in meteorite storms of colour

figuring the space round
your own iris,
next year’s buds
hidden in
this year’s plant, the tree’s
roots growing
where no eye can see

It is no accident that the figure of John James, poet of Bristol, Cambridge and France, should figure so clearly in this little volume of poems. ‘The Night Station’ is for John James, the Equipage publication In Romsey Town is mentioned as is that early Ferry Press publication already mentioned. Two years after the publication of MMM… AH YES, Andrew Crozier published his own poem to James in Walking on Grass:

Every time you see him John’s fringe has grown shorter
so he waves it at you, and with the steel-framed
sartorial spectacle of an illustrious trans
tight vested poet, and a pleated vent,
he’s on home ground.

And these poems by Simon Smith are on ‘home ground’. It isn’t just the opening poem dedicated to Flick Allen (the FELICITÉ of the cover); it’s the localising of emotion ‘Round the Corner’ in Ramsgate, the memory of another Ferry Press publication, David Chaloner’s Chocolate Sauce, the swift movement from a Paris courtyard to Charing Cross Road; the continued accumulation of experience held in a ‘carrier bag life’ which concludes for a brief moment, a gesture, at Canterbury’s Mrs Jones’ Kitchen on 2nd of May last year.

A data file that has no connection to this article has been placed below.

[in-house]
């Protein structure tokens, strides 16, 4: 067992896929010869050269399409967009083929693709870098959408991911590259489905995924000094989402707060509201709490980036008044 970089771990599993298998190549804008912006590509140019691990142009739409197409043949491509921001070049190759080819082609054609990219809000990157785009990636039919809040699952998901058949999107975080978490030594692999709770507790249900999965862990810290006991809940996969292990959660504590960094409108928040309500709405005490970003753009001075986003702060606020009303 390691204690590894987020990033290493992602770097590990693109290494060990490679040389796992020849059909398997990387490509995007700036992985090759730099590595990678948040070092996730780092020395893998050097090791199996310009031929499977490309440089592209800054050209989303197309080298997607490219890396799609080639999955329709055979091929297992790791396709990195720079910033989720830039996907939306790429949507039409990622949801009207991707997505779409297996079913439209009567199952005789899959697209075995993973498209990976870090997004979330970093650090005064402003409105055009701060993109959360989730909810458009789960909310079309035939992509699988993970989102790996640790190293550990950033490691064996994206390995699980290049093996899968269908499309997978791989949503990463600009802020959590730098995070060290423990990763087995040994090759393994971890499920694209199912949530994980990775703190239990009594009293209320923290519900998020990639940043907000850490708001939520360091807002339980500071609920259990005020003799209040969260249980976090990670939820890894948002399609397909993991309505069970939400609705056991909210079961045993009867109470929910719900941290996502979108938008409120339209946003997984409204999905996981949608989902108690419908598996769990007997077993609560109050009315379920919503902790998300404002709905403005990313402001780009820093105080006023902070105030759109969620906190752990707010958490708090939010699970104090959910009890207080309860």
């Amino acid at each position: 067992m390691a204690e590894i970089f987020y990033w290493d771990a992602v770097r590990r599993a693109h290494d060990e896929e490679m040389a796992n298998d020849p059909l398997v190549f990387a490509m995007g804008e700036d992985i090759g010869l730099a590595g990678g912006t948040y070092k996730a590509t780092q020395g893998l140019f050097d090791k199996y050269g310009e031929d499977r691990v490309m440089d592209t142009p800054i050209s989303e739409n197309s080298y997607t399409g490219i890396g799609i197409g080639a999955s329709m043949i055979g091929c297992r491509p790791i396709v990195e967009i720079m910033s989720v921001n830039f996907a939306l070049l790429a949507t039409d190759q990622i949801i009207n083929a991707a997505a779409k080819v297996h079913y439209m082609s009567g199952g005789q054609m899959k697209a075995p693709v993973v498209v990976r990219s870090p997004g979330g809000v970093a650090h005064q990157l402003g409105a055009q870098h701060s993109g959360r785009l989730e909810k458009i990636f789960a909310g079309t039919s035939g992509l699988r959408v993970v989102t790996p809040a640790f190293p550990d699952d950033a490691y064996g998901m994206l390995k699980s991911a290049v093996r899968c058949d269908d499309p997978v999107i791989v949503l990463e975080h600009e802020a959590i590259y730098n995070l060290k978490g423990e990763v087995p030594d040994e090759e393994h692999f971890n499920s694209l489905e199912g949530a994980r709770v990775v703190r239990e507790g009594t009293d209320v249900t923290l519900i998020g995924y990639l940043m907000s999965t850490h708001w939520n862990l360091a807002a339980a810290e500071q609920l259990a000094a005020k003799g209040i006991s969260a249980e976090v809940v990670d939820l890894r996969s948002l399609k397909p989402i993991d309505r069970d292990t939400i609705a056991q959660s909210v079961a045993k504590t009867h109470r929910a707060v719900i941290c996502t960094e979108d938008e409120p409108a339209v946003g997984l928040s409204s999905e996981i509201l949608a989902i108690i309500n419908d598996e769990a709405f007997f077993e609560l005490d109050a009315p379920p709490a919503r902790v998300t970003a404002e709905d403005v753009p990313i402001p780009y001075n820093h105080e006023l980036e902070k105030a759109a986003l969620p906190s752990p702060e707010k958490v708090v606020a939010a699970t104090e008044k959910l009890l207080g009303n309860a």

The other John that comes to my mind at this moment is Riley whose Correspondences were published by The Human Constitution in 1970:

‘I am always on the dark side of the window, looking at them all living in the lights. I’m in good company, but with ghosts, and on the other side human beings are so solid and bright.’
Susan to John, Whitby 3rd August 1961.

Or again, describing her journey through Crete Susan writes about Knossos and the underground storerooms where the pots ‘move in their stillness’. Referring to a refusal to search for aesthetic experiences she writes ‘you just walked into the experience and everything that happened was part of it and peaceful and O.K…I’ve stopped wanting to work myself up over things; if something’s going to interest me it can come and hit me in the eye.’

This little chapbook by Simon Smith lands a punch!

Ian Brinton 20th April 2015

Songs in Midwinter for Franco by John James

Songs in Midwinter for Franco by John James

Equipage Press http://www.cambridgepoetry.org/equipage.htm 

There is a sudden immediacy about the poetry of John James which can almost catch you in the back of the throat. I think that it’s the clarity of truthfulness to experience; the absolute sense of being there.